Celebrating the Life of Fadhili Williams
The life and times of the late music icon Fadhili Williams who rose to international fame with his hit single Malaika, will be celebrated at the fifth edition of Malaika Festival under the themeCelebrating Love, Peace and the Elephant (LOPELE) on February 14, a date close to his death anniversary.
The theme of the elephant was factored to underscore the need for its preservation.
The festival is held in memory of the famous musician is the handiwork of music enthu- siast and lawyer Mr Duncan Mwanyumba who was the Fadhili family attorney.
Just like last year’s event, this year’s festival will be held at at Galaxy Resort, Voi, Taita Taveta County. In earlier years, the event was held in Nairobi before it was devolved to the County four years ago with the intention of turning it into a Taita Taveta’s County’s Cultural Brand. Taita Taveta is Fadhili’s home county even though his remains were interred in Kariokor, Nairobi when he breathed his last in 2001.
Besides celebrating the ex- traordinary talents of the world class music producer, performer and sound engineer, the festival also aims to identify the historical origins of the hit single Malaika which he composed. It is also used to bring people together, promote local musical talents and encourage environmental conservation. It also advances Taita Hills and the greater Tsavo as a prime tourism destination.
Among the activities planned at the festivity are traditional dances, exhibitions, music, food and drinks, poetry, acrobatic shows and sports. A football tournament was scheduled to start on January 31, with the finals set for the day of the festival. It will comprise 10 men’s teams and four women’s teams. There will also be tourist excursions and a tree planting exercise planned.
According to Mwanyumba, the convenors could not have picked a better day to hold the festival than on the universally celebrated Valentine’s Day since Fadhili music was entirely dedicated to romance and happy times.
The all-time hit single Malaika narrates the agony of a man who falls deeply in love with a beautiful woman but is too poor to afford her bride price. He appeals to his community to help him out.
However, the hit single has a
deeper meaning; it signifies Africa’s innate beauty and the spirit of sharing. It reflects communal peace and individual aspirations that is based on mutual help and co-operation, according to Mwanyumba.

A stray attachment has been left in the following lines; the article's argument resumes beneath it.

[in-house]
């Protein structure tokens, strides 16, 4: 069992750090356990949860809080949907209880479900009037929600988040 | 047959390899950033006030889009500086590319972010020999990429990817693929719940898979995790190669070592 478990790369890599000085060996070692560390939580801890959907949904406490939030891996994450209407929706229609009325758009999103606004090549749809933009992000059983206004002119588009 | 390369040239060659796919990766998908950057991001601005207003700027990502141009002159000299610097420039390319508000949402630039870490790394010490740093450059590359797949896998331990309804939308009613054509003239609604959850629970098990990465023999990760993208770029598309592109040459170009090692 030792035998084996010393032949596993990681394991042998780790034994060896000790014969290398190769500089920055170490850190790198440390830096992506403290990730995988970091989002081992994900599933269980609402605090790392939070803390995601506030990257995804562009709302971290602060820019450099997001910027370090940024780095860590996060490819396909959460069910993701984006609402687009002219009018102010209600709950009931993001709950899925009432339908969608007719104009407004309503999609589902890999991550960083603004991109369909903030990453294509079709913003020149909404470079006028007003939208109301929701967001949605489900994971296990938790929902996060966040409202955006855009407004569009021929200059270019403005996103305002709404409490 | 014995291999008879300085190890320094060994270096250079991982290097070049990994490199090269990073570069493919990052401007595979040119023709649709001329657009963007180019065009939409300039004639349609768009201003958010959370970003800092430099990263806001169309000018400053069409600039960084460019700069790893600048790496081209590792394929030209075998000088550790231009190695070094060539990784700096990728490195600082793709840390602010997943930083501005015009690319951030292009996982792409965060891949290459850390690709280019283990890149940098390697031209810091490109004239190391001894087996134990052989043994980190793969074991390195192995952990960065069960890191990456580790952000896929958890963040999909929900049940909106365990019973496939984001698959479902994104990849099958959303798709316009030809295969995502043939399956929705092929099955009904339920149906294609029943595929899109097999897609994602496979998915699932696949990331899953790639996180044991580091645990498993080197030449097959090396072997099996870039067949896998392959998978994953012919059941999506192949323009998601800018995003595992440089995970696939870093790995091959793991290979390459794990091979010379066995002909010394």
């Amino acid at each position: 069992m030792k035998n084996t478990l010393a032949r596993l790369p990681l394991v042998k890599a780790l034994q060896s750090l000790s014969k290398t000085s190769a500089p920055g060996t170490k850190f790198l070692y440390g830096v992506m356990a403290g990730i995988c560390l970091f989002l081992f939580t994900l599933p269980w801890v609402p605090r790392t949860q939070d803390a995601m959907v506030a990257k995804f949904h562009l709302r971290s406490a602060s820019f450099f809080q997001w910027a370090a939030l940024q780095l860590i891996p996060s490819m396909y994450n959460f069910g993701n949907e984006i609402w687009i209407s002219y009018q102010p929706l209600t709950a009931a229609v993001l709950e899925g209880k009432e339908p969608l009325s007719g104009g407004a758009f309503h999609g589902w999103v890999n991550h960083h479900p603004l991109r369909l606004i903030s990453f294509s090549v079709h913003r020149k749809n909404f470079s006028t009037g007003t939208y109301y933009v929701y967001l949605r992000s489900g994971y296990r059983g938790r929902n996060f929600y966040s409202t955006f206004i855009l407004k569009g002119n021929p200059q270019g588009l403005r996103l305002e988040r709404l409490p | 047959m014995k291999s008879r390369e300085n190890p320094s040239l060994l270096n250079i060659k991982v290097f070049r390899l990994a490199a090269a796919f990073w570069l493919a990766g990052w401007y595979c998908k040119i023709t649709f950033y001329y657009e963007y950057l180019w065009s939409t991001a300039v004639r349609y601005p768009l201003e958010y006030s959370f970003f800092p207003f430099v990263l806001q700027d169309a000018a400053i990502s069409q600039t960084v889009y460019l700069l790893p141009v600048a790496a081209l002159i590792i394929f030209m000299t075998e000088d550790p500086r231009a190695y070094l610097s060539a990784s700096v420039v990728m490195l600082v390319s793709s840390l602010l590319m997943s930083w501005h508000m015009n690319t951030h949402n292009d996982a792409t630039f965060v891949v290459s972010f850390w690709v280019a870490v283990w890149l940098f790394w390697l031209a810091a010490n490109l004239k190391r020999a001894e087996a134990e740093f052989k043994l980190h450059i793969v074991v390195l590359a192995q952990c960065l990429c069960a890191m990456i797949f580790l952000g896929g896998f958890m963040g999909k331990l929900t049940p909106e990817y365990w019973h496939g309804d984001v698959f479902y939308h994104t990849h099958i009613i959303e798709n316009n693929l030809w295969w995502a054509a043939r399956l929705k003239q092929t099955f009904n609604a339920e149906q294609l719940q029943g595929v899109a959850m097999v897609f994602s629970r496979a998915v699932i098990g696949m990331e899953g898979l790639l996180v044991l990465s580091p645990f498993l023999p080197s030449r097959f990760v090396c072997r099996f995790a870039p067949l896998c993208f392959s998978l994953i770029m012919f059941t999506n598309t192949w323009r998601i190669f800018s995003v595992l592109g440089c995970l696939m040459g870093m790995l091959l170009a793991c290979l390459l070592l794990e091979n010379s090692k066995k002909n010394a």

“It transcends racial, ethnic, cultural and religious boundaries. That is why we invite all cadres of people at this festival,” he told Diplomat East Africa in an exclusive interview.
Fadhili was born last in a music family of four. His father died when he was seven years old and was brought up by his mother. He started singing while in primary school in his native Taita district. He proceeded to Shimo la Tewa High School for his O-Levels but dropped out in Form 3 to pursue his music dream.
He would later record his music at Equator Sound Studios, where even Malaika was recorded by Charles Worrod. It was an instant hit and captured the hearts of East Africans. It was then that he was spotted by South African music legend Miriam Makeba who helped him spread his wings beyond East Africa.
His was invited to the United States of America as part of a government delegation where he performed and recorded for a year. On his return he embarked on performances at high-end hotels in Tanzania and Kenya.
He returned to the USA again in 1987 to chase his music dream, settling in New Jersey and New York for 15 years. During this period, he participated in an all- Kenyan based artistes music tour with fellow celebrated artists such as Les Wanyika, Samba Mapangala and John Ngereza. It is perhaps his interactions in the USA that his music blended with diverse tunes such as American country, jazz chords, Latin rumba. South African Kwela and Western tunes.
His career spanned nearly half a decade before he died at a Nairobi hospital in what was reported to be suspected pneumonia on February 11th, 2001. He was then buried at the Kariokor cemetery.
Besides being Fadhili’s attorney, Mwanyumba is a long serving lawyer and musician in his own right with a bias for the saxophone. He plays rhumba, benga, taarab, blues and gospel in churches, funerals, weddings and other events. He is one of East Africa's foremost copyright and entertainment lawyers who fought hard for the protection of Fadhili’s copyright for the song Malaika. The song has been at the centre of lengthy copyright tussle over its original composition.
He first mooted the idea of the Fadhili memorial through the Malaika Festival while in Tanzania where he was a defence attorney at the now defunct International Criminal Tribunal on Rwanda (ICTR).
In 2003, Mwanyumba donated the Fadhili Williams trophy to the Kenya Schools Music Festival to be awarded to musicians of outstanding talent and to raise awareness on original composer’s legal rights. Currently, he is also the legal counsel to the Fadhili family and secretary to the festival as well as the East African Cultural night in Arusha.
The organisers of this year’s festival have partnered with the Rotary club of Voi where part of the proceeds from the festival will be used to construct a public library in the town
Besides being Fadhili’s attorney, Mwanyumba is a long serving
and lawyer musician in his own right with a bias for the saxophone.